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Plastics: The History of an Ecological Crisis
The Earth Day Network has announced that this year's Earth Day, on Sunday, April 22, will focus on ending plastic pollution by Earth Day 2020, the 50th anniversary of the world's first Earth Day in 1970, which led to the creation of the U.S. Environmental Protection Agency (EPA) and the passage of the Clean Water, Clean Air and Endangered Species Acts.
Now, the Earth Day Network seeks to remain true to its legacy by initiating another major clean-up job. As the Earth Day Network points out in its petition to end plastic pollution, 300 million tons of plastic are sold each year, and 90 percent of that is thrown away, ending up in landfills, in the oceans and in our bodies.
In honor of this worthy goal, EcoWatch has put together a brief history of the problem, and of the growing effort to combat it.
Plastic Pollution: A History
1862: Alexander Parkes demonstrates the first man-made plastic at the Great International Exhibition in London. Parkesine, as he dubbed it, was made from cellulose.
1907: Leo Baekeland develops Bakelite, the first synthetic, fossil-fuel based plastic made from phenol (a coal waste-product) and formaldehyde.
A telephone made from Bakelite, the first synthetic plastic. Tangerineduel
1946: The first National Plastics Exhibition opens in New York City to showcase all the new consumer uses for the plastics developed to aid in World War II. During the war, plastic production had increased nearly four-fold.
Early 1970s: Reports published in Science about the prevalence of plastic pellets in the North Atlantic lead to more research into the prevalence of plastic on the seafloor and its impact on marine animals.
1979: Plastic grocery bags are introduced in the U.S.
1980: Woodbury, New Jersey becomes the first U.S. city to adopt a curbside recycling program following litter awareness-campaigns in the 1960s and 1970s.
A 1970s recycling poster.Library of Congress
1990s: Widespread use of plastic microbeads in cosmetics begins.
1997: Charles Moore discovers the Great Pacific Garbage Patch, the world's largest collection of floating garbage, when sailing home to Los Angeles.
2007: San Francisco becomes the first U.S. city to institute a plastic bag ban.
2008: A government study confirms that Bisphenol A, a chemical used to manufacture hard plastic bottles and the lining of baby-formula cans, may increase risks of early puberty, breast cancer, prostate issues and behavioral problems.
2014: The Netherlands becomes the first country to ban microbeads in cosmetics.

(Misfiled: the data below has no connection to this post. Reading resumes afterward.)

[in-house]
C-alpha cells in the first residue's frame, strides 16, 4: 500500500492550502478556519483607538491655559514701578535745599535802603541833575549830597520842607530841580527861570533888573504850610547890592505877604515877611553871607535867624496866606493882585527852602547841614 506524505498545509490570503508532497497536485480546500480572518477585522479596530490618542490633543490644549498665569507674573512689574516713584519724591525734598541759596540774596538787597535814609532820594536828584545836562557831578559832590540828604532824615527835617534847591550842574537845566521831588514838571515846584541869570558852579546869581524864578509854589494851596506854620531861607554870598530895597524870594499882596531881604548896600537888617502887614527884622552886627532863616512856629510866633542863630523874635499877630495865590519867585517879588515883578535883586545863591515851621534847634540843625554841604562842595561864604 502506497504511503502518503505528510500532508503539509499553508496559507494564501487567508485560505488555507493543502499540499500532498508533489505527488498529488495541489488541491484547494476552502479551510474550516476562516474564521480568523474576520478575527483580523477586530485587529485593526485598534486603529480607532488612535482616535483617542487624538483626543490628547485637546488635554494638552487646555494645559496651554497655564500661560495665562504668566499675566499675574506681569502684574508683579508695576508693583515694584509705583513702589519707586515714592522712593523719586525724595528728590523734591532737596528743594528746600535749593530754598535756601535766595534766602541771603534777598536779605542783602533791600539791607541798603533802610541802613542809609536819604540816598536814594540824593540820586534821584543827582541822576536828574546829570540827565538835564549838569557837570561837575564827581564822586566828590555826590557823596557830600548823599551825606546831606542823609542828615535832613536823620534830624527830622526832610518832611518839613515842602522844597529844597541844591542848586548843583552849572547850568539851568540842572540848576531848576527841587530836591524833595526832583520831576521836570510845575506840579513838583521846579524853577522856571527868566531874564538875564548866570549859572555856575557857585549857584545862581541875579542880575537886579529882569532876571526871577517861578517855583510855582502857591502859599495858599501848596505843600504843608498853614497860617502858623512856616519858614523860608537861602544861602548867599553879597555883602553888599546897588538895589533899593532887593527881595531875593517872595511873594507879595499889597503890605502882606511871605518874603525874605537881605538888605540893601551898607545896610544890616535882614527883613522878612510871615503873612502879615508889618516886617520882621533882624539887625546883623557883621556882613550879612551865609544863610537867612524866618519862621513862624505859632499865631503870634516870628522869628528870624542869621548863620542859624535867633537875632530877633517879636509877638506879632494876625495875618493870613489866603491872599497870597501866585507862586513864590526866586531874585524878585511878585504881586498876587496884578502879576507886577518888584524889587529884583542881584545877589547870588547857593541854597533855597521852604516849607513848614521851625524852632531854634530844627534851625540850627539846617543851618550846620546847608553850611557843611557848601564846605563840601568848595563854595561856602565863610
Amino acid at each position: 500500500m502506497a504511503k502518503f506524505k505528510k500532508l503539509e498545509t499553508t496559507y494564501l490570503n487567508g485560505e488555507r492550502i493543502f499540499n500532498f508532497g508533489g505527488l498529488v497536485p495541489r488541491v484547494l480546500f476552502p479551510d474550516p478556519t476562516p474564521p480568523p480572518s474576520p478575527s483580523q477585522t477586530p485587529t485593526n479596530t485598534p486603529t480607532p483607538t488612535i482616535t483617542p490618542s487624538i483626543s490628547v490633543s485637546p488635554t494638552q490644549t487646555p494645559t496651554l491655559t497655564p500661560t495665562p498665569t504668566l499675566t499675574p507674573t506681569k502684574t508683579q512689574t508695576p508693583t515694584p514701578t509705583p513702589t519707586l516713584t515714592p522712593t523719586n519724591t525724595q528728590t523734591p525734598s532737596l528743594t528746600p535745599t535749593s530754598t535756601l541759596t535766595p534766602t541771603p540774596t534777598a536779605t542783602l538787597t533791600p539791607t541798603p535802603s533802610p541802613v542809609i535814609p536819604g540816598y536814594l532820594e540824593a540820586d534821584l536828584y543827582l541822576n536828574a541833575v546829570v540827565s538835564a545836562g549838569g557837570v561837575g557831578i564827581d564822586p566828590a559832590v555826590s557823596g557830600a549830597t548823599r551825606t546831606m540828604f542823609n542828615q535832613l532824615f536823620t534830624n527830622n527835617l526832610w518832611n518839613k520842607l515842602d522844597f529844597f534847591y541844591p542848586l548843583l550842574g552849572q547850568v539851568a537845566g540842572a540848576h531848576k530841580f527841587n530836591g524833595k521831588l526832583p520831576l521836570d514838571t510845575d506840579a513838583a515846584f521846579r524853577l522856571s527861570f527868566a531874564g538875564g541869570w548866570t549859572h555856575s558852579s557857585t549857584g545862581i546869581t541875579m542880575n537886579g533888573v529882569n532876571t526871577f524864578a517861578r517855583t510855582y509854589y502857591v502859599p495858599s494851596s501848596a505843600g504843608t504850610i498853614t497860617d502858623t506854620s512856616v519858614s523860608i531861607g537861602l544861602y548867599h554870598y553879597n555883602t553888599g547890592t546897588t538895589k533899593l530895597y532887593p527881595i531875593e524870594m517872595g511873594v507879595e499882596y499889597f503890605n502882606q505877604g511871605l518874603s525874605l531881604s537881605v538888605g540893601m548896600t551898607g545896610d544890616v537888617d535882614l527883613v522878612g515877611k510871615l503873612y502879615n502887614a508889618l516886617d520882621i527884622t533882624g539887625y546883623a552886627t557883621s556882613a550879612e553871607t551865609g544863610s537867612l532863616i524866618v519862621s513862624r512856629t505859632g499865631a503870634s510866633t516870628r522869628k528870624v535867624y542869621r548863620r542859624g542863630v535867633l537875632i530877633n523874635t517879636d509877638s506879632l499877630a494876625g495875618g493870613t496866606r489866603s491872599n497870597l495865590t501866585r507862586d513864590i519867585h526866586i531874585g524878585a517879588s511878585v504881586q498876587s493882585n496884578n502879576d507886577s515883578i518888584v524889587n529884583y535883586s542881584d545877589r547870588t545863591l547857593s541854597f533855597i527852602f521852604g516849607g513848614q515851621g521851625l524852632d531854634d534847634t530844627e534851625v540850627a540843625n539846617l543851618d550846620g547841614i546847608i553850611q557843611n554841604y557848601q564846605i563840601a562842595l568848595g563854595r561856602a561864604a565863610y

2017: The BBC's Blue Planet II increases global concern about ocean plastics with striking footage of how they impact ocean animals.
An albatross corpse filled with plastic. Chris Jordan / U.S. Fish and Wildlife Service Headquarters / CC BY 2.0
2018: The Earth Day Network focuses Earth Day on ending plastic pollution by 2020.
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‘Companies Should Not Be Allowed to Use Hazardous Ingredients in Products People Use’: Michelle Pfeiffer Speaks Up for Safer Cosmetics
The beauty products we put on our skin can have important consequences for our health. Just this March, the U.S. Food and Drug Administration (FDA) warned that some Claire's cosmetics had tested positive for asbestos. But the FDA could only issue a warning, not a recall, because current law does not empower the agency to do so.
Michelle Pfeiffer wants to change that.
The actress and Environmental Working Group (EWG) board member was spotted on Capitol Hill Thursday lobbying lawmakers on behalf of a bill that would increase oversight of the cosmetics industry, The Washington Post reported.
By Julia Conley
Scientists at the United Nations' intergovernmental body focusing on biodiversity sounded alarms earlier this month with its report on the looming potential extinction of one million species — but few heard their calls, according to a German newspaper report.
The climate crisis is a major concern for American voters with nearly 40 percent reporting the issue will help determine how they cast their ballots in the upcoming 2020 presidential election, according to a report compiled by the Yale Program on Climate Change Communication.
Of more than 1,000 registered voters surveyed on global warming, climate and energy policies, as well as personal and collective action, 38 percent said that a candidate's position on climate change is "very important" when it comes to determining who will win their vote. Overall, democratic candidates are under more pressure to provide green solutions as part of their campaign promises with 64 percent of Democrat voters saying they prioritize the issue compared with just 34 percent of Independents and 12 percent of Republicans.
President Donald Trump has agreed to sign a $19.1 billion disaster relief bill that will help Americans still recovering from the flooding, hurricanes and wildfires that have devastated parts of the country in the past two years. Senate Republicans said they struck a deal with the president to approve the measure, despite the fact that it did not include the funding he wanted for the U.S.-Mexican border, CNN reported.
"The U.S. Senate has just approved a 19 Billion Dollar Disaster Relief Bill, with my total approval. Great!" the president tweeted Thursday.